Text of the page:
NASA pioneer astronaut Scott Carpenter died Thursday at the age of 88 due to medical complications from a recent stroke, leaving John Glenn as the last living member of the Mercury 7.
Carpenter had been hospitalized after suffering a stroke last month at his home in Vail, Colo. Word of his death at a Denver hospice came from family friends and was confirmed by his wife, Patty Barrett.
NASA Administrator Charles Bolden paid tribute to Carpenter in a statement: "As one of the original Mercury 7 astronauts, he was in the first vanguard of our space program — the pioneers who set the tone for our nation's pioneering efforts beyond Earth and accomplished so much for our nation."
Second American in orbit
Carpenter was born on May 1, 1925, in Boulder, Colo., the son of research chemist M. Scott Carpenter and Florence Kelso Noxon Carpenter. He was commissioned in the U.S. Navy in 1949 and designated a naval aviator in 1951. Carpenter flew a variety of missions during the Korean War, became a test pilot and was selected as one of the Mercury 7 in 1959.
He had a special connection with John Glenn, a retired senator and astronaut who is still in good health at the age of 92. It was Carpenter who served as the backup for the Friendship 7 mission on Feb. 20, 1962, which made Glenn the first American in Earth orbit. And it was Carpenter who radioed, "Godspeed, John Glenn," from NASA's Cape Canaveral blockhouse as his colleague headed for history.
Carpenter became the second American in orbit on May 24, 1962, when he piloted his Aurora 7 capsule through three orbits. During that flight, he became the first American to eat solid food in space (in the form of energy snacks called "Space Food Sticks").
"When he went into orbit, instead of just worrying about being a test pilot, he was trying to analyze everything that was happening up there," said Jay Barbree, NBC News' Cape Canaveral correspondent. "That's why I call him the first scientist-astronaut."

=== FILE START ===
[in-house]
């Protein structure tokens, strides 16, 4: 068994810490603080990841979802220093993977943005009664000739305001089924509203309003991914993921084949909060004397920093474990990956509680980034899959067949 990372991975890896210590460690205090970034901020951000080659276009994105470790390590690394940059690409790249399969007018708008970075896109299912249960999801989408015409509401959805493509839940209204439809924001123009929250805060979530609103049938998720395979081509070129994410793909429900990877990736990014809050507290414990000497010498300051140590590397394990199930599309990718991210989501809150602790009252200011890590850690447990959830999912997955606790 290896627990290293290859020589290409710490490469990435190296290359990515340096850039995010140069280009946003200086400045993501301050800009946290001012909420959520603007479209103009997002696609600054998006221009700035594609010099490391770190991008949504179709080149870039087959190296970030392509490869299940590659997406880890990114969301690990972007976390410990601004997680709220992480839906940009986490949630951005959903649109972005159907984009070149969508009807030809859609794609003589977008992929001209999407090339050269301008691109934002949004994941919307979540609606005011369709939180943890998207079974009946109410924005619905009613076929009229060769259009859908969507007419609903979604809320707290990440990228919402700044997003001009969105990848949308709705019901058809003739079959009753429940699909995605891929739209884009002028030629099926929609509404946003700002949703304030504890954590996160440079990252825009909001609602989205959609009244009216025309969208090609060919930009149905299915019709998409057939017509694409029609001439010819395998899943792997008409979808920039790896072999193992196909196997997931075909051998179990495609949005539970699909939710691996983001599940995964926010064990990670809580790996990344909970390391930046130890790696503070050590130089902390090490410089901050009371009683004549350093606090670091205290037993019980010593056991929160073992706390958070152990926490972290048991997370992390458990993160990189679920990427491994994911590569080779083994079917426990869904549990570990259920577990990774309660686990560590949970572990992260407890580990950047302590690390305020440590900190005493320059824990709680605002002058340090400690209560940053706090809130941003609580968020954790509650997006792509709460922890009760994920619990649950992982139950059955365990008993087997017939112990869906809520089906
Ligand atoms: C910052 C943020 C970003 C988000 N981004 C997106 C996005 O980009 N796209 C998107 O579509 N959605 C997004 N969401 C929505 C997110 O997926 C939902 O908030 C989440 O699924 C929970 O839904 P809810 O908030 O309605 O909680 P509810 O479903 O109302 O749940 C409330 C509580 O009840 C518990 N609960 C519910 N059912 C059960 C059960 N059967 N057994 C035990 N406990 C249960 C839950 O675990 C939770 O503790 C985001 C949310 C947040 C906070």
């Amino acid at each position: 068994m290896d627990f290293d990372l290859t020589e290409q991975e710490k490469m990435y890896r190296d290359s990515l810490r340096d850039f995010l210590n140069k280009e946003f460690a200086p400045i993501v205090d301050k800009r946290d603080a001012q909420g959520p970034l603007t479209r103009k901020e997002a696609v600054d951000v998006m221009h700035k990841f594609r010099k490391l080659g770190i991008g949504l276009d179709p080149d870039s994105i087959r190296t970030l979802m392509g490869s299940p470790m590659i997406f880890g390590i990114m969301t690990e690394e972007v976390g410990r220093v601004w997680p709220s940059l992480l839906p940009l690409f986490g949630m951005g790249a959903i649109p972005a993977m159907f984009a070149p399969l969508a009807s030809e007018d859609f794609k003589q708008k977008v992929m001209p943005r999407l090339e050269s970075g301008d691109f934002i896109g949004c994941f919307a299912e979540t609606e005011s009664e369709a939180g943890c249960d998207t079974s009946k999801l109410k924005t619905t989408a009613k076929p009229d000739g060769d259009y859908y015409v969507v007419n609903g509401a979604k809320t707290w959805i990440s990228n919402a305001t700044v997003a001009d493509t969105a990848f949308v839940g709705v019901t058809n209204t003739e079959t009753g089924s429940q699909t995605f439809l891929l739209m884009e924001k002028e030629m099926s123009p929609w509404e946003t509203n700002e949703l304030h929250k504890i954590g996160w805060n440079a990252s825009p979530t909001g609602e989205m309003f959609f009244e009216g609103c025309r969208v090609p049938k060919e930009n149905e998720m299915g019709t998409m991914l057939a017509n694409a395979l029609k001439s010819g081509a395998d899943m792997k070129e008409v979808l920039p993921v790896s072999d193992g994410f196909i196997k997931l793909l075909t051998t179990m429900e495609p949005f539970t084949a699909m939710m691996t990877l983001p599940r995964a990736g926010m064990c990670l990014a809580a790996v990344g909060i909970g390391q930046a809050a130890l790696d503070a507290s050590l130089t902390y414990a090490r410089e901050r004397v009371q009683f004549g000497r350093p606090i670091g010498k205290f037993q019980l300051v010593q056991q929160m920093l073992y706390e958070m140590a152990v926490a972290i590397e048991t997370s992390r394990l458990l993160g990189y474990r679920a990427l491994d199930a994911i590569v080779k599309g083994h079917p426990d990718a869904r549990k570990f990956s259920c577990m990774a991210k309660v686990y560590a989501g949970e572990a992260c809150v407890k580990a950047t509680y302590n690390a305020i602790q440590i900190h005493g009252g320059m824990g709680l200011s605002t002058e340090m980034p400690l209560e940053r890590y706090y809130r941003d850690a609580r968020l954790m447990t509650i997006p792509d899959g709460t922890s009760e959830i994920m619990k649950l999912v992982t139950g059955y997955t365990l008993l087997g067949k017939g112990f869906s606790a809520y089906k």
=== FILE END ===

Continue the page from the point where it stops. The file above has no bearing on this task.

One of Carpenter's discoveries pointed to the source of the mysterious "fireflies" that Glenn saw shining outside his window during the Friendship 7 flight. Carpenter thumped the side of his spacecraft and found that he could shake more of the sparkling specks loose from the capsule. "Scott discovered they were actually the moisture from the astronaut's body, which was released and dissipated outside into the cold," Barbree said.
Carpenter's splashdown generated some controversy because he overshot the designated landing zone, and it took 40 minutes for the recovery team to spot him in his life raft. Flight director Chris Kraft later complained that Carpenter used too much fuel during the flight, but Barbree said an investigation traced the fuel loss to equipment malfunction.
Aurora 7 was Carpenter's only spaceflight: He was removed from flight status after breaking his arm in a motorcycle accident in 1964, and left NASA in 1967.
Proud to be an aquanaut
In addition to his astronaut experience, the former naval aviator participated in the Navy's SeaLab underwater training program as an aquanaut. "He was just as proud of being an aquanaut as being an astronaut," Barbree recalled.
After his retirement from the Navy in 1969, Carpenter took on a number of business ventures and served as a movie consultant in the fields of spaceflight, oceanography and the environment. He wrote two novels as well as an autobiography, "For Spacious Skies: The Uncommon Journey of a Mercury Astronaut," which was co-written with his daughter Kris Carpenter Stoever.
Former astronaut Scott Carpenter stretches a hand behind his head to greet senator-astronaut John Glenn at a 40th-anniversary celebration of the Apollo 11 moon mission on Capitol Hill in Washington in 2009. At right is Carpenter's wife, Patty Carpenter. Scott Carpenter, who orbited Earth in 1962, died on Thursday in a Denver hospice center at age 88 of complications from a stroke, his wife said.
When Glenn returned to orbit aboard the space shuttle Discovery in 1998, Carpenter said the space missions that he and his Mercury crewmates flew were part of a decades-long effort that would ultimately send humans to Mars and beyond. "All these flights will one day lead to manned exploration of other worlds outside our own solar system," Carpenter said in an essay written for NBC News. "That will not be soon. But it is inevitable."
He gave his most famous phrase a reprise for Glenn's launch: "Good luck, have a safe flight, and ... once again, Godspeed, John Glenn."
Carpenter is survived by his wife, Patty; six children, Jay, Kris, Candace, Matthew, Nicholas and Zachary; one granddaughter and five step-grandchildren. "We're going to miss him," Patty Barrett Carpenter told The Associated Press.
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First published October 10 2013, 1:05 PM